If your child complains of itchy gums or you can see that his or her gums are irritated, swollen or inflamed, below are a few reasons why this may be occurring,
An itchy sensation in your gums is generally a sign of a mild allergic reaction. Due to your body’s nonspecific immune response to some allergens, itchy gums can arise from seasonal, pet, medication, food or contact allergies. Although oral contact with an allergen is not necessary, eating raw fruits, vegetables, nuts, seeds, spices, and legumes is a common cause. To prevent or reduce the severity of itchy gums, avoid potential allergens, use antihistamines and cook raw foods before eating them.
Because the body’s ability to heal can be compromised by prediabetes, gum inflammation, involving red, swollen, tender and/or bleeding gums, may develop. If your child’s gums are itchy, tender, red and/or swollen this could be a sign of prediabetes. Prediabetes occurs when the body’s cells no longer respond correctly to insulin, a hormone that regulates blood sugar. With prediabetes, blood sugar levels are higher than normal but not high enough to warrant a diagnosis of diabetes. If you think this might be your child’s issue, your pediatrician or primary care physician can make a proper diagnosis by checking blood glucose levels.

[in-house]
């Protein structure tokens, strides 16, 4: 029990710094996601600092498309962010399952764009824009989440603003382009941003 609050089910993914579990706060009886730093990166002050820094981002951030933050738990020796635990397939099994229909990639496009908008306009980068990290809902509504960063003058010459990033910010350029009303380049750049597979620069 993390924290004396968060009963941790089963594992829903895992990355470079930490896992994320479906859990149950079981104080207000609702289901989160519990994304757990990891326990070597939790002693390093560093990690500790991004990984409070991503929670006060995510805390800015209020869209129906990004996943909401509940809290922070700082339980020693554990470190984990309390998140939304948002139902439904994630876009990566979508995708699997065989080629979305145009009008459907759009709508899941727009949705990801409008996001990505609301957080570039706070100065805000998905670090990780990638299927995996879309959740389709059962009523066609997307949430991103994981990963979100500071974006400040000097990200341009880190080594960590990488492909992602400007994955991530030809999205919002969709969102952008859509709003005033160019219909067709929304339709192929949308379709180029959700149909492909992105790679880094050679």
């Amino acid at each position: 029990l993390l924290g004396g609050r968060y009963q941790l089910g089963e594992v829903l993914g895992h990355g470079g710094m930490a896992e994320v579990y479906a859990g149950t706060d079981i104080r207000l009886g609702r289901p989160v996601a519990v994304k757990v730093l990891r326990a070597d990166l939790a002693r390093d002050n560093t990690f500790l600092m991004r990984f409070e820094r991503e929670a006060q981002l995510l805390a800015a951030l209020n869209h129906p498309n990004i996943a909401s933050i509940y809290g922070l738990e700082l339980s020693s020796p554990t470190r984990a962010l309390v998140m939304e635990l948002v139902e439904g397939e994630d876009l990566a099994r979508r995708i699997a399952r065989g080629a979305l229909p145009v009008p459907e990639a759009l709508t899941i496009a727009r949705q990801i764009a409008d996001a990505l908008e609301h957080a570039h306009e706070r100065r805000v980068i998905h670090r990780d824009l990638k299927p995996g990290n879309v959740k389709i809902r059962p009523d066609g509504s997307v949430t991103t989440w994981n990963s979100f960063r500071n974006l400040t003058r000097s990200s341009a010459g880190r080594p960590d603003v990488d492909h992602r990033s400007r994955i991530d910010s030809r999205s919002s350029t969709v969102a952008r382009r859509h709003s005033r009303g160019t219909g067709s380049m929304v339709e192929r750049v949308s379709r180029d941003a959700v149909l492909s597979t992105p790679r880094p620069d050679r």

Erupting Baby Teeth
A general rule of thumb is that for every 6 months of life, approximately 4 teeth will erupt. Gums are itchy and/or swollen when teeth start growing. So, it’s likely that between 6 months and 3 years of age, your child will experience tender, itchy gums during the eruption process.
Gingivitis or Accumulation of Debris on Teeth
While it’s not very common for kiddos to have a serious form of gum disease, it is common for them to develop a mild form of gingivitis. Gingivitis is caused by bacteria and food debris that build up on teeth to form a sticky film. As the film (called plaque) hardens, it forms tartar. This results in the gums becoming swollen and red and possibly feeling itchy to your child.
The American Academy of Periodontology explains that teenagers can begin to develop issues with their gums during puberty. The rise in progesterone and possibly estrogen leads to an increase in blood flow to the gums, making them more sensitive.
If your child develops a mild form of gingivitis, it can be treated through dental cleanings coupled with good oral hygiene. But a gum disease treatment for kids might be necessary if the condition worsens. This could include an oral rinse, deep cleaning, antibiotics or other medications. In more advanced stages of gingivitis, surgery might be necessary.
If your child is experiencing itchy gums, call Drs. James and Samuel Owens office today 918.455.7700. We can help determine the cause and provide a solution to relieve the itch.